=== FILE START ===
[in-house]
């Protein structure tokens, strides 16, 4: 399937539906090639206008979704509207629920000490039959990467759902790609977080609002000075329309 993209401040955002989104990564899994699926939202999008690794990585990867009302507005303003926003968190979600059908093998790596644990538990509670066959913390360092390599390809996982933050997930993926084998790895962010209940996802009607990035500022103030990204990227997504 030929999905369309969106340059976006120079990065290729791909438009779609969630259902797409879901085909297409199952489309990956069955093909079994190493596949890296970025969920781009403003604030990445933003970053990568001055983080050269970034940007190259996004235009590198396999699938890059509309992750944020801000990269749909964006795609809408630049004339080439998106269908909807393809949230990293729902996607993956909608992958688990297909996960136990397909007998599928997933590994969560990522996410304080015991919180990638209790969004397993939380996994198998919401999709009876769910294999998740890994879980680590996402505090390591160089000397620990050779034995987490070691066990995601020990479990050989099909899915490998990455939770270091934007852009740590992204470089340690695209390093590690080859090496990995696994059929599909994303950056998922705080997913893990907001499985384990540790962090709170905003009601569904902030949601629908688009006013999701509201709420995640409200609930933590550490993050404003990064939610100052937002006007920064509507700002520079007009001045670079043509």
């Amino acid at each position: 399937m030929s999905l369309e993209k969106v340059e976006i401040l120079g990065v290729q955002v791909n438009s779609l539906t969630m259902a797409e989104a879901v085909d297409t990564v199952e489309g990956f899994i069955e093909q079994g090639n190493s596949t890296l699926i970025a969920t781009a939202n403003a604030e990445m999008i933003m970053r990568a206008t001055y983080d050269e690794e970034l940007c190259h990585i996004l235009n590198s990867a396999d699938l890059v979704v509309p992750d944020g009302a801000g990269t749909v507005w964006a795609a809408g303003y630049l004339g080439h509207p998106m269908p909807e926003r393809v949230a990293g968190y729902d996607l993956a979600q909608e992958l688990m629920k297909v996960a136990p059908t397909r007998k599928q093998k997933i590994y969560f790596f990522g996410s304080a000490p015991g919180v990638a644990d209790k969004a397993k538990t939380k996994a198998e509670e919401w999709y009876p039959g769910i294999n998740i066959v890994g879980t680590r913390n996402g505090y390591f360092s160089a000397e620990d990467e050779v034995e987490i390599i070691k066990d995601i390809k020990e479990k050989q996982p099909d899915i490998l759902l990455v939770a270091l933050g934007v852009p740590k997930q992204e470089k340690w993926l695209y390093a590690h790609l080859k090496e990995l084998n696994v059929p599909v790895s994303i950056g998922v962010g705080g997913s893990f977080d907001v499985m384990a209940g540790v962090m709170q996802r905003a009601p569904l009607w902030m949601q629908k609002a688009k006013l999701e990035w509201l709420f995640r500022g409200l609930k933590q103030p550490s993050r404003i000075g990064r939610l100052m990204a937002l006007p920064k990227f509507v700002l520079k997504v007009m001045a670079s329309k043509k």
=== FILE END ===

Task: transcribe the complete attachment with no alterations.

[in-house]
């Protein structure tokens, strides 16, 4: 399937539906090639206008979704509207629920000490039959990467759902790609977080609002000075329309 993209401040955002989104990564899994699926939202999008690794990585990867009302507005303003926003968190979600059908093998790596644990538990509670066959913390360092390599390809996982933050997930993926084998790895962010209940996802009607990035500022103030990204990227997504 030929999905369309969106340059976006120079990065290729791909438009779609969630259902797409879901085909297409199952489309990956069955093909079994190493596949890296970025969920781009403003604030990445933003970053990568001055983080050269970034940007190259996004235009590198396999699938890059509309992750944020801000990269749909964006795609809408630049004339080439998106269908909807393809949230990293729902996607993956909608992958688990297909996960136990397909007998599928997933590994969560990522996410304080015991919180990638209790969004397993939380996994198998919401999709009876769910294999998740890994879980680590996402505090390591160089000397620990050779034995987490070691066990995601020990479990050989099909899915490998990455939770270091934007852009740590992204470089340690695209390093590690080859090496990995696994059929599909994303950056998922705080997913893990907001499985384990540790962090709170905003009601569904902030949601629908688009006013999701509201709420995640409200609930933590550490993050404003990064939610100052937002006007920064509507700002520079007009001045670079043509």
């Amino acid at each position: 399937m030929s999905l369309e993209k969106v340059e976006i401040l120079g990065v290729q955002v791909n438009s779609l539906t969630m259902a797409e989104a879901v085909d297409t990564v199952e489309g990956f899994i069955e093909q079994g090639n190493s596949t890296l699926i970025a969920t781009a939202n403003a604030e990445m999008i933003m970053r990568a206008t001055y983080d050269e690794e970034l940007c190259h990585i996004l235009n590198s990867a396999d699938l890059v979704v509309p992750d944020g009302a801000g990269t749909v507005w964006a795609a809408g303003y630049l004339g080439h509207p998106m269908p909807e926003r393809v949230a990293g968190y729902d996607l993956a979600q909608e992958l688990m629920k297909v996960a136990p059908t397909r007998k599928q093998k997933i590994y969560f790596f990522g996410s304080a000490p015991g919180v990638a644990d209790k969004a397993k538990t939380k996994a198998e509670e919401w999709y009876p039959g769910i294999n998740i066959v890994g879980t680590r913390n996402g505090y390591f360092s160089a000397e620990d990467e050779v034995e987490i390599i070691k066990d995601i390809k020990e479990k050989q996982p099909d899915i490998l759902l990455v939770a270091l933050g934007v852009p740590k997930q992204e470089k340690w993926l695209y390093a590690h790609l080859k090496e990995l084998n696994v059929p599909v790895s994303i950056g998922v962010g705080g997913s893990f977080d907001v499985m384990a209940g540790v962090m709170q996802r905003a009601p569904l009607w902030m949601q629908k609002a688009k006013l999701e990035w509201l709420f995640r500022g409200l609930k933590q103030p550490s993050r404003i000075g990064r939610l100052m990204a937002l006007p920064k990227f509507v700002l520079k997504v007009m001045a670079s329309k043509k």